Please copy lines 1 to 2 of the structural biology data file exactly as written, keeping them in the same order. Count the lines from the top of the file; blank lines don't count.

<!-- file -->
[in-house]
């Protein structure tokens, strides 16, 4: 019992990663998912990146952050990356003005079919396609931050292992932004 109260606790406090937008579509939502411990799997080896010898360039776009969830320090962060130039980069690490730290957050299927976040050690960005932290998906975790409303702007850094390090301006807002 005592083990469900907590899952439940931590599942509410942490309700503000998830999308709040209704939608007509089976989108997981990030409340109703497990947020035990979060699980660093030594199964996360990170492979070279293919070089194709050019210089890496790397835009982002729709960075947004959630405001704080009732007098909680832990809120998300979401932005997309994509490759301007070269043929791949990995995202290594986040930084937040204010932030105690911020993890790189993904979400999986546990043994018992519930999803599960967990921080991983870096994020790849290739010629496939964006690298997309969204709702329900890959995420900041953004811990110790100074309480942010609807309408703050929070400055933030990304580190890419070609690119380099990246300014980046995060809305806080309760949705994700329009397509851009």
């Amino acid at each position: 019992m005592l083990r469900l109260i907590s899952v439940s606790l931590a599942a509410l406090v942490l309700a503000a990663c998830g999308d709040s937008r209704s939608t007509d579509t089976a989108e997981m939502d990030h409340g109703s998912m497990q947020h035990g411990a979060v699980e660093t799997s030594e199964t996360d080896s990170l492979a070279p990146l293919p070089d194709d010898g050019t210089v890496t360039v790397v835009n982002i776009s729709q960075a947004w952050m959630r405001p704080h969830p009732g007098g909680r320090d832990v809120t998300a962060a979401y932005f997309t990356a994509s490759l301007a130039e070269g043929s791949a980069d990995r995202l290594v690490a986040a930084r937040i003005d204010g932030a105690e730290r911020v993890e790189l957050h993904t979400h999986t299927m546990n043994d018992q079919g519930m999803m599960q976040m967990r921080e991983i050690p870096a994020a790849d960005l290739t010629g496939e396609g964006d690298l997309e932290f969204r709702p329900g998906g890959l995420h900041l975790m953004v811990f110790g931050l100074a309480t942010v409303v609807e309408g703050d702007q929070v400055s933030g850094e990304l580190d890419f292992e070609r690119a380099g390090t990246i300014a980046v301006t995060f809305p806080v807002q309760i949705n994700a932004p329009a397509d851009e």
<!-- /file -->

[in-house]
């Protein structure tokens, strides 16, 4: 019992990663998912990146952050990356003005079919396609931050292992932004 109260606790406090937008579509939502411990799997080896010898360039776009969830320090962060130039980069690490730290957050299927976040050690960005932290998906975790409303702007850094390090301006807002 005592083990469900907590899952439940931590599942509410942490309700503000998830999308709040209704939608007509089976989108997981990030409340109703497990947020035990979060699980660093030594199964996360990170492979070279293919070089194709050019210089890496790397835009982002729709960075947004959630405001704080009732007098909680832990809120998300979401932005997309994509490759301007070269043929791949990995995202290594986040930084937040204010932030105690911020993890790189993904979400999986546990043994018992519930999803599960967990921080991983870096994020790849290739010629496939964006690298997309969204709702329900890959995420900041953004811990110790100074309480942010609807309408703050929070400055933030990304580190890419070609690119380099990246300014980046995060809305806080309760949705994700329009397509851009």